While you still may be running a planter (or waiting for ground to dry so you can) I'm already looking ahead. Really.
If you're a regular reader of my blog posts are at Farm Industry News, you know I have sort of a problem - I like farm shows. Or rather I like trade shows - at least the part where I get to check out technology and talk to people working on new innovations.
Thanks to my role here at Penton Agriculture, I'll be involved with some work at the Farm Progress Show for 2016, and it's going to be fun. I'll be working with my colleague at Wallaces Farmer - Rod Swoboda - on the Farm Progress Show Program.
Big crowds like checking out new technology at the Farm Progress Show. This year they'll have something added to those demo fields - the Drone Lab.
It also means I'll be visiting the show site a couple times as crops develop and I'll let you tech lovers in on what I learn about how the crop looks. But there's also something else the show has added, that I'm excited about - a Drone Lab.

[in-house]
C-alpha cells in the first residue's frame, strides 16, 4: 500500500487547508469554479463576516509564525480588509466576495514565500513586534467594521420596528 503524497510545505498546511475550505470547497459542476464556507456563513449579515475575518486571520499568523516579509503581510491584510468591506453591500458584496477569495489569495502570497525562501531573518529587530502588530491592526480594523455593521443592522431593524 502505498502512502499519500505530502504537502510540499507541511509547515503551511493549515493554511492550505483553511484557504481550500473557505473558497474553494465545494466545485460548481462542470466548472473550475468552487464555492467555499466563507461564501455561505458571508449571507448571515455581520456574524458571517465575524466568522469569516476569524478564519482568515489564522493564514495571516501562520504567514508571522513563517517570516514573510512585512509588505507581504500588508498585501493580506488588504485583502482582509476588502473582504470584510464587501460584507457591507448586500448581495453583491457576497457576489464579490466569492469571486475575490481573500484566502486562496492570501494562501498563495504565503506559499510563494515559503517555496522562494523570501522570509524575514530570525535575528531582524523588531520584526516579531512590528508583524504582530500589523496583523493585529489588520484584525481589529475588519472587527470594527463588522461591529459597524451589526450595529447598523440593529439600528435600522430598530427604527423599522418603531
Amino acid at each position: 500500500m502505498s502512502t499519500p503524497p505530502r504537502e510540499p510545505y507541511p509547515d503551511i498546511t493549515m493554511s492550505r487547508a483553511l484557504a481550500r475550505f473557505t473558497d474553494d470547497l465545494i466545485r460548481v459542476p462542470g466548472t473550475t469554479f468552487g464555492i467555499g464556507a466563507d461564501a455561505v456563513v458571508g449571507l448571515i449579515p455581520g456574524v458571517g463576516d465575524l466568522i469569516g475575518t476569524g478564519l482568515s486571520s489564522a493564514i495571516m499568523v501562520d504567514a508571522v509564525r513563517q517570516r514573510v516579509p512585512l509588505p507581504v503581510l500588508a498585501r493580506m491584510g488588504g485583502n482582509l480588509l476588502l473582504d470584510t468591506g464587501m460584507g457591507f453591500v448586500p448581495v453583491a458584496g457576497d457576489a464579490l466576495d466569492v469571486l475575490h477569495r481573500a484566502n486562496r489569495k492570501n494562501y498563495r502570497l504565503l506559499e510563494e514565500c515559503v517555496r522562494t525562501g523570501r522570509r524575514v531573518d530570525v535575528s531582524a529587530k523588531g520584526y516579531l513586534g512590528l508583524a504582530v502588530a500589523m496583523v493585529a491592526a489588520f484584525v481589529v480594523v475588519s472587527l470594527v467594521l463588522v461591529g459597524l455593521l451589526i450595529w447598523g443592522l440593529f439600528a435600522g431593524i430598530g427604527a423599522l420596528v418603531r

You read that right. The show team has taken a piece an 80-acre piece of ground that was in the Conservation Reserve Program just east of the show site. On that ground, drone and data gathering companies can do what they want to measure crop development, capture data and have the opportunity to show off their latest tech.
The key is that the piece of ground is the same for all demonstrators, and you can check out their reports and data to learn more about what they learn. The show site is also collecting moisture information using a John Deere system and I'm hopeful there will be some in-season reporting at the farmprogressshow.com website you can check out too.
Innovations like the value of aerial imagery are hard to quantify, but as more people start using these tools (with FAA set to loosen rules later this year), the information gathered will be put to use in new ways. Many in ag are itching to put these tools to work, it'll be interesting to see the data collected by the Drone Lab during the 2016 show in Boone, Iowa.
Here at Farm Industry News we're interested in the information captured by these flying tools, and will share more as we get more ahead of the show. The potential for gaining insight into how data is gathered, and processed, will be helpful too.
Consider this the first installment of a series of blogs I'll be doing as I learn more about Farm Progress Show (and Husker Harvest Days too!). Note, Penton Agriculture owns both shows, and Farm Industry News.
If you have show questions, post a comment below and I'll try to get you an answer. And thanks.